Battery on a Peace or Police Officer Law in California

Secs 243 (b) and 243 (c)(2) of the California Penal Code prohibits the willful and unlawful use of force or violence against another person. When this kind of prohibited force is directed at police officer and firefighters, then higher penalties are imposable.

The crime stems from the offense of battery. There are two kinds of battery, namely simple or misdemeanor battery and aggravated battery. Simple battery is committed when unlawful use of force or violence on another resulting in little or no injury to the victim. For this crime, the penalty is up to six months in county jail and payment of fines up to $2,000. For aggravated battery, the offense results in a more significant injury upon the victim or the victim falls within “protected persons”, such as the following:

1)      Peace Officers;

2)     Firefighters;

3)     Public Prosecutors/Public Defenders;

4)     Parking or other Traffic Enforcement Personnel;

5)     Doctors and Nurses;

6)     School Employees;

7)     Jurors;

8)    Elders or Dependent Adults;

Depending on the injury sustained, aggravated battery can be prosecuted either as a misdemeanor offense but with a higher prison penalty or a felony offense, with prison time in a state penitentiary.

The following are the elements of the crime of battery on a peace officer:

a)     The individual committed a battery;

b)     The battery was committed against a peace officer or a protected person;

c)      The protected person was performing their official and legal duties;

d)     The officer or protected person sustained an injury because of the battery;

There are some considerations to determine if the officer or protected person was in the performance of their duties. These include if the officer was in uniform, or if the officer was trying to restrain the person or another individual or if the officer was recognized as a marked vehicle performing governmental services.

The injuries are also important in the determination of the offense committed. While the law defines an injury requiring professional medical treatment, the nature, seriousness and extent of the injury is what matters in the case. The injury must be serious enough to impair the physical activity of the individual or interferes with the officer’s duties and responsibilities. Serious bodily injury is defined as a wound requiring extensive stitches, a concussion, broken bones or disfigurement in any shape or form.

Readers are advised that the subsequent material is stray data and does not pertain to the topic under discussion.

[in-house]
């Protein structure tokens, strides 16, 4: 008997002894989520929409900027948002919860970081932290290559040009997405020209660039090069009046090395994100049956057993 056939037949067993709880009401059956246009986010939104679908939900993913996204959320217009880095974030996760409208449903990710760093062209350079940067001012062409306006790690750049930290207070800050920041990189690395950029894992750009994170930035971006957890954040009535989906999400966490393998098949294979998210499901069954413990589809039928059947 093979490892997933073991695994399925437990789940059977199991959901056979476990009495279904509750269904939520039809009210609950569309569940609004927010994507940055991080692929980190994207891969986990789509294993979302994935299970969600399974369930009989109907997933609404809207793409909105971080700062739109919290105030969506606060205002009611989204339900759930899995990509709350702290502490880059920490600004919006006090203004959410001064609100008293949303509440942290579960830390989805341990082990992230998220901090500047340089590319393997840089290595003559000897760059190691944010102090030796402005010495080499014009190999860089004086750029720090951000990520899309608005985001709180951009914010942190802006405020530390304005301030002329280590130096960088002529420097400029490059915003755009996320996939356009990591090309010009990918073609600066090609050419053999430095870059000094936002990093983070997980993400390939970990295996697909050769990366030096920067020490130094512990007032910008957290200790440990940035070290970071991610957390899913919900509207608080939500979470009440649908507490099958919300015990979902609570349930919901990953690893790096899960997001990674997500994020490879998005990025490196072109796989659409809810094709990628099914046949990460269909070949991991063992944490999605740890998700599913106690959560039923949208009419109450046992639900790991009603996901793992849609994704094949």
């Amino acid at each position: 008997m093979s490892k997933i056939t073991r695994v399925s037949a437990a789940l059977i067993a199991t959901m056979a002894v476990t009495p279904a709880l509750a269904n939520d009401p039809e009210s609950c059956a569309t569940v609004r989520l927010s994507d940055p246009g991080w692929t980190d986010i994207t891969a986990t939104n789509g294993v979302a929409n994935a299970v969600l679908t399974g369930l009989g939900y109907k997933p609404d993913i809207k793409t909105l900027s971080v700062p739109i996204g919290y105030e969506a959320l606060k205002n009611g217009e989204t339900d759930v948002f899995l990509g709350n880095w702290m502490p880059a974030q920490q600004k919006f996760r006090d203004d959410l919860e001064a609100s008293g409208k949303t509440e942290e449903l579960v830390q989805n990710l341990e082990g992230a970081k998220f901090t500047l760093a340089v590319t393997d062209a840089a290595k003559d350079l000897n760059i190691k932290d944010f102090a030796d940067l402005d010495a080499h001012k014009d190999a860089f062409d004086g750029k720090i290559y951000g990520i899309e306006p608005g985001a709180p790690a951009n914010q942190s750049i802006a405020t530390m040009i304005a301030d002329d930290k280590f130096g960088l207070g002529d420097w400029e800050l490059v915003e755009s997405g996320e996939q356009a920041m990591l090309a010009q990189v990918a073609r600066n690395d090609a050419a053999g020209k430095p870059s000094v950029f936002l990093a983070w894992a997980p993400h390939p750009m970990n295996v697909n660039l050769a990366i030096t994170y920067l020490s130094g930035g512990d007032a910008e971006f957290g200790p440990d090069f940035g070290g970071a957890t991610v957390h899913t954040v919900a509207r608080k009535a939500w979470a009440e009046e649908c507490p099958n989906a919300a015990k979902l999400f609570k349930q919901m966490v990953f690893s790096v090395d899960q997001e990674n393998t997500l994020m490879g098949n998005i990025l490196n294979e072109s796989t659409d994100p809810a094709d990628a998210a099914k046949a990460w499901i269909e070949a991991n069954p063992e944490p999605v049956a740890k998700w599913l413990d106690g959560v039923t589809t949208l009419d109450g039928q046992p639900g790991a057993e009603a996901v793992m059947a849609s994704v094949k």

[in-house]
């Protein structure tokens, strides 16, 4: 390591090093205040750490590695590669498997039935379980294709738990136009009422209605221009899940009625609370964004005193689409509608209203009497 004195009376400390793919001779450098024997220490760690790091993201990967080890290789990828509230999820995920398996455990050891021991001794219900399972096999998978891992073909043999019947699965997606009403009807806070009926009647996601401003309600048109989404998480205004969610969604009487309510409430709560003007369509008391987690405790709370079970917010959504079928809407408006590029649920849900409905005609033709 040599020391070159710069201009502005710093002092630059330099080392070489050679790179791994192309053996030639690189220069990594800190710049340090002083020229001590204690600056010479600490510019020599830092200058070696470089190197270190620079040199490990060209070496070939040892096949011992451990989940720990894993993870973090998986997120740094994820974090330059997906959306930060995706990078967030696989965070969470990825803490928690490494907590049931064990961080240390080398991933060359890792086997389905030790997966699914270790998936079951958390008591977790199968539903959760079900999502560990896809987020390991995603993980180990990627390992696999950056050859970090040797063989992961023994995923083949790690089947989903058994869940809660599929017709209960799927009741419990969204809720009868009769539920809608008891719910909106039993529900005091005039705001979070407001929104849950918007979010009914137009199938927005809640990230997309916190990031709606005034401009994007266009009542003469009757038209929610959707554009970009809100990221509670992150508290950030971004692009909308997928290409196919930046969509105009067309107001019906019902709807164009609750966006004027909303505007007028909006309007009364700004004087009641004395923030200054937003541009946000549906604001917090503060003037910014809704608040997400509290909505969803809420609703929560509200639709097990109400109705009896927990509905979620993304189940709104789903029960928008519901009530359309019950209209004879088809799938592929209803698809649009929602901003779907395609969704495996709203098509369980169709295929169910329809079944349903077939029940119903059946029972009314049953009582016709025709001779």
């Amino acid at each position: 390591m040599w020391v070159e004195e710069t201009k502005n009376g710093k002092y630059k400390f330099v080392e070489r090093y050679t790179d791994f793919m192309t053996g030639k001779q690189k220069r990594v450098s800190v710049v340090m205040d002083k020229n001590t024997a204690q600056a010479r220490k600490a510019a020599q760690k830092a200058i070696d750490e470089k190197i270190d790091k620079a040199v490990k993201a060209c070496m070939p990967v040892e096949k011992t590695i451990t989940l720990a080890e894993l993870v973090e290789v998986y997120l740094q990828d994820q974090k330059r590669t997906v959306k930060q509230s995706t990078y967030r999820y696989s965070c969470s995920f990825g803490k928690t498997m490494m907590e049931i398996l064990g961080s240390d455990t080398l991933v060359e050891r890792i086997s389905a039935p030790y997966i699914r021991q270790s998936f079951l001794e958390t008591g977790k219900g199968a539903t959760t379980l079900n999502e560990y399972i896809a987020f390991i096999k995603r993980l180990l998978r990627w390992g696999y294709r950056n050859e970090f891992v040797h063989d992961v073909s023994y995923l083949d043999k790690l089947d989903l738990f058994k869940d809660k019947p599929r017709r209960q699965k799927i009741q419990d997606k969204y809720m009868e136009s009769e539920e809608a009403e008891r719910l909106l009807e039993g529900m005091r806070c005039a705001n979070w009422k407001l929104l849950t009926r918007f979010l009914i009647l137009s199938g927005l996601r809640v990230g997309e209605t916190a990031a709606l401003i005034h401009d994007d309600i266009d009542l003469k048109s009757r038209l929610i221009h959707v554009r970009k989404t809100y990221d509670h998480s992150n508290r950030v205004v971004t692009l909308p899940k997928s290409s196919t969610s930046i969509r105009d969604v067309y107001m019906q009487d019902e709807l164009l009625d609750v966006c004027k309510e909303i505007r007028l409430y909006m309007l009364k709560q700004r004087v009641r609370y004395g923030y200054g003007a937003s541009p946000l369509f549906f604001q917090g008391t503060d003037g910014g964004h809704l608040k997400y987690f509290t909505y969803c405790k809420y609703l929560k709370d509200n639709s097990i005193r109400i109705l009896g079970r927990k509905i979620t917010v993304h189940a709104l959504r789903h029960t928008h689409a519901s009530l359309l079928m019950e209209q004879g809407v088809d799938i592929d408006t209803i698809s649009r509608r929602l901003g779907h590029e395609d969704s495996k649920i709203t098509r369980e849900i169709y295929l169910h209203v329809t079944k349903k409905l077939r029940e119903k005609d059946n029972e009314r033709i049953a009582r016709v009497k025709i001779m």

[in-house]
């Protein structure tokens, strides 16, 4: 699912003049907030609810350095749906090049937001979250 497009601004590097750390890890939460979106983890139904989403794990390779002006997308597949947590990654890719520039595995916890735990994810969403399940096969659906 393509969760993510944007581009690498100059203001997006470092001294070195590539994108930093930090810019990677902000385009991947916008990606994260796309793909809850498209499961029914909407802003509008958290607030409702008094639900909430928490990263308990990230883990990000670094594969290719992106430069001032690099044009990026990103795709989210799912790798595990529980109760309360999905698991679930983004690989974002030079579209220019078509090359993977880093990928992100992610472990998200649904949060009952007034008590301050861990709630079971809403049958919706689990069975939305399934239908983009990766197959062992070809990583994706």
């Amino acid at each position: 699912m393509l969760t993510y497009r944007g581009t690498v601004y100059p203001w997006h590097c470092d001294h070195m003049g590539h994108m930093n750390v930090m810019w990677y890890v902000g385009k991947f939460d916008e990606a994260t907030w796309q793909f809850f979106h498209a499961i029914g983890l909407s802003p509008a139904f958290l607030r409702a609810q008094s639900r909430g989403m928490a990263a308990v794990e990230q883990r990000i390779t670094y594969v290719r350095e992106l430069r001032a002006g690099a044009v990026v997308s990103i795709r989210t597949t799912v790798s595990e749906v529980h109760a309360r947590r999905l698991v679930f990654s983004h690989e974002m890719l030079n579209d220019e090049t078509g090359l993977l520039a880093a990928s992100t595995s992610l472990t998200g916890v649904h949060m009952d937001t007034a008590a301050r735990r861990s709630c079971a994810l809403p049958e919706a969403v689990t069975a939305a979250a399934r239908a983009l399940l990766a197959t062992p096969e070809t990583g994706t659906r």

This offense is called a wobbler offense, thus can be prosecuted either as a misdemeanor or felony offense. The determination of the degree of the offense is the severity of the injuries sustained by the peace officer, other relevant circumstances of the case and the accused’s criminal history. Thus in this crime, when there is no injury sustained, the case would be filed as a misdemeanor offense while injuries sustained by the police officer determines if the degree of the offense is a misdemeanor or a felony under Secs 243(c)(2) or 243(d)

The following are the penalties imposable for misdemeanor battery on a peace officer

a)     Probation up to three (3) years, called summary probation;

b)     One (1) year in county jail;

c)      Payment of fines up to $2,000 or up to $10,000 if injury is sustained by the officer;

d)     Attendance in a batterer’s rehabilitative program;

e)     Mandatory community service

The following are the penalties imposable for felony battery on a peace officer:

1)      Formal Probation;

2)     Between sixteen months to three years in state prison that is increased to between two to four years if serious bodily injury is sustained by the peace officer;

3)     Payment of fines up to $10,000;

4)     Recording a possible strike under California’s Three Strikes Law;

The crime of battery on a peace or police officer is a serious offense in California. Should you be or know anyone facing any of these charges, do reach out to the lawyers at the Law Offices of Ramiro J. Lluis for a free consultation today.